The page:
Longwood nursing graduates achieved a 100% pass rate on their required licensure exam for the fourth time in five years.
Longwood nursing graduates achieved a 100% pass rate on their required licensure exam for the fourth time in five years.

Longwood nursing students have set a new standard in the commonwealth.

For four out of the last five years, including 2020, Longwood nursing graduates have achieved a 100 pass rate on their required licensure exam, an accomplishment few schools across the country can boast. 

To achieve this level of success on the licensure exam speaks to the caliber of our students and their academic achievements as they enter the workforce.

Dr. Kim Little, professor and director of the nursing program Tweet This

“Our students show an incredible commitment to this profession,” said Dr. Kim Little, professor and director of the nursing program. “To achieve this level of success on the licensure exam speaks to the caliber of our students and their academic achievements as they enter the workforce. I couldn’t be more proud of them, and am thrilled they have made this achievement together, the way they started.”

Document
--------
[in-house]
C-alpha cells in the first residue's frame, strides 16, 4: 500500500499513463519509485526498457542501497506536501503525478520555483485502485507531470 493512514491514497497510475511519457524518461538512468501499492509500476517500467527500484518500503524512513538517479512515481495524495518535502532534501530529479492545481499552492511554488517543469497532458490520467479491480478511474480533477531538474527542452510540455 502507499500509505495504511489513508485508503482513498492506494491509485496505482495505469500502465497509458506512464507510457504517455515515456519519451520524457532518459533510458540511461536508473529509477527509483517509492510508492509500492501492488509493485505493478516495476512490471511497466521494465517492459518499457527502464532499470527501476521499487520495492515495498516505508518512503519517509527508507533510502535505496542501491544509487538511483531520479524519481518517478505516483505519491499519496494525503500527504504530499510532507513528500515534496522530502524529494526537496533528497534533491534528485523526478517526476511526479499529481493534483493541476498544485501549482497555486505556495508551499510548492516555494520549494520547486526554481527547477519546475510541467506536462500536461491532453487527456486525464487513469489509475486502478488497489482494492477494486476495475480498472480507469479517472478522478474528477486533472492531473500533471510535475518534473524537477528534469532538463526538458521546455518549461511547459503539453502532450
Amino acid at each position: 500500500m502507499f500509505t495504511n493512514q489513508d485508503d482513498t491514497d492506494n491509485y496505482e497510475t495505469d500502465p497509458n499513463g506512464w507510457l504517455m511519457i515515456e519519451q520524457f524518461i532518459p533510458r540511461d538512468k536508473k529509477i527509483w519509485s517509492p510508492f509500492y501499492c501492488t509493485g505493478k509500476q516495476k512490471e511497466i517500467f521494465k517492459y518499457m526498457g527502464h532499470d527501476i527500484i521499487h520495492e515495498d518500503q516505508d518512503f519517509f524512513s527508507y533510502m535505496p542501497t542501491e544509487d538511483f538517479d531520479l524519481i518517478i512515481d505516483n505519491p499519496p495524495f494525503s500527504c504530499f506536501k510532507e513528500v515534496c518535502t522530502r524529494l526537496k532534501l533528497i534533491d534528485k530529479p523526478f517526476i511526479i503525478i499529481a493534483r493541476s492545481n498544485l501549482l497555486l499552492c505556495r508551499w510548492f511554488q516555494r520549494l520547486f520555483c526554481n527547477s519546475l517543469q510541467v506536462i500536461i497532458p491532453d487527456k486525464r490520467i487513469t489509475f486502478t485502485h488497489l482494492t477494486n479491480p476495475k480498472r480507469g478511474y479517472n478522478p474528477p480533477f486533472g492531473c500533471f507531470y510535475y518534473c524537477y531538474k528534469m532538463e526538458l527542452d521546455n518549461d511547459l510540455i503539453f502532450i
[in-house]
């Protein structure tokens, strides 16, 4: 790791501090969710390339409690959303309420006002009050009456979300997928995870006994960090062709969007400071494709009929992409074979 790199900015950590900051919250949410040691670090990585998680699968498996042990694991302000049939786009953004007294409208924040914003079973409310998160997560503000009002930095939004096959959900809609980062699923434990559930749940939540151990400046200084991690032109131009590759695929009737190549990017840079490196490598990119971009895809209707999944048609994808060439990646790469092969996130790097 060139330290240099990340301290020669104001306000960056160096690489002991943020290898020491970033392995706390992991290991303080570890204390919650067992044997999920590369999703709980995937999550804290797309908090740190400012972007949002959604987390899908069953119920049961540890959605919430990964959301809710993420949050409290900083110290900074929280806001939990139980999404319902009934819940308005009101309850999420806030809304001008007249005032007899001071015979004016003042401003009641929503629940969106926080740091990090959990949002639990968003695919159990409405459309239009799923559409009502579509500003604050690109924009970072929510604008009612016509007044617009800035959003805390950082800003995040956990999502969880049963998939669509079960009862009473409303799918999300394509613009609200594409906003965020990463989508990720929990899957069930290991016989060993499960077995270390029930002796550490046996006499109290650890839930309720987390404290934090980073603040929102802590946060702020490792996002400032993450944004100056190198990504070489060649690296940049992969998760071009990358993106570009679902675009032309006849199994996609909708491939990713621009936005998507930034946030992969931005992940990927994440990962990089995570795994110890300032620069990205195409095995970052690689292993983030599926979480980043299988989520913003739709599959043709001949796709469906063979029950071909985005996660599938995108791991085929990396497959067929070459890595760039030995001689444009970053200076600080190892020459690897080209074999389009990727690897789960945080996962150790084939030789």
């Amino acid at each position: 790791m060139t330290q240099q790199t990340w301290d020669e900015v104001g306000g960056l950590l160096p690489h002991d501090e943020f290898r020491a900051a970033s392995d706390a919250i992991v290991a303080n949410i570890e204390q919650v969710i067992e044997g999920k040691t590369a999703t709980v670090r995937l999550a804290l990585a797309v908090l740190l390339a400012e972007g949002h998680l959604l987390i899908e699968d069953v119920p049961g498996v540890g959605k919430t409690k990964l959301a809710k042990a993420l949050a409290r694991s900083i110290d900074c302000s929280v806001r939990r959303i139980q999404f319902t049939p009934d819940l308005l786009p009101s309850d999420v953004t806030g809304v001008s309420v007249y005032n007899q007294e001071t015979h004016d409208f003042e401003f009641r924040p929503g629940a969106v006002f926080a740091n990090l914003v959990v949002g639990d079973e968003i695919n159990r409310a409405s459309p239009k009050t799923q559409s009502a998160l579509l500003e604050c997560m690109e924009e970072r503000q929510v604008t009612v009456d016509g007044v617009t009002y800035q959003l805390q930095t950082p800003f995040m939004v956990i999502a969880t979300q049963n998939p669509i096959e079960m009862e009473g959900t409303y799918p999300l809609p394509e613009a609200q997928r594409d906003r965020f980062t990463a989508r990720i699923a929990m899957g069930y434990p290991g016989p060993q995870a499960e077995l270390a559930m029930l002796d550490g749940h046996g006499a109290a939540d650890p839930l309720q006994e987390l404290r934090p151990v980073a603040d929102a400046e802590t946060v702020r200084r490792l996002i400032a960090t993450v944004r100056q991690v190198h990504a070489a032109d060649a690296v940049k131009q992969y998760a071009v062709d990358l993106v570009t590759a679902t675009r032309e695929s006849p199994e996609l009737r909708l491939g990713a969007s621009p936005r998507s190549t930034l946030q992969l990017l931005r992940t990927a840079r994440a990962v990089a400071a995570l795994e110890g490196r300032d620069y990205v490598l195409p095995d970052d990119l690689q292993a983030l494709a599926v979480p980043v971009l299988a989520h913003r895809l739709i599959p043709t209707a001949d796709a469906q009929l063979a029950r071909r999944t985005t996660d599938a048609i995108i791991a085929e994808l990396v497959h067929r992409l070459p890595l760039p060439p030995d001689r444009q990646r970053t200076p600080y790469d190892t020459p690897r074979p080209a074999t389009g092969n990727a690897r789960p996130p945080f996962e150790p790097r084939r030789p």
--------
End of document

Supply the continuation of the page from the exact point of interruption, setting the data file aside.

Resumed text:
Unlike most other undergraduate programs, the Longwood nursing department accepts students as freshmen, and they begin their training their freshman year. In practice, this means that students get four years of hands-on learning, compared with their counterparts in other programs who typically only receive two years of lab experience.

The highly competitive program routinely receives hundreds of applications, accepting just 60-70 each year.

“Year after year we see the number of extremely talented students who are excited about joining the Longwood Nursing Program grow,” said Dean of Admissions Jason Faulk. “The program is really a crown jewel for us--and we only expect it to become more competitive as its reputation continues to grow. Students who apply to our nursing program know they aren’t just getting top-notch pre-professional training, as evidenced by this track record of perfect test results, but also the kind of broad-based liberal arts education that helps them become the citizen leaders the medical field wants.”

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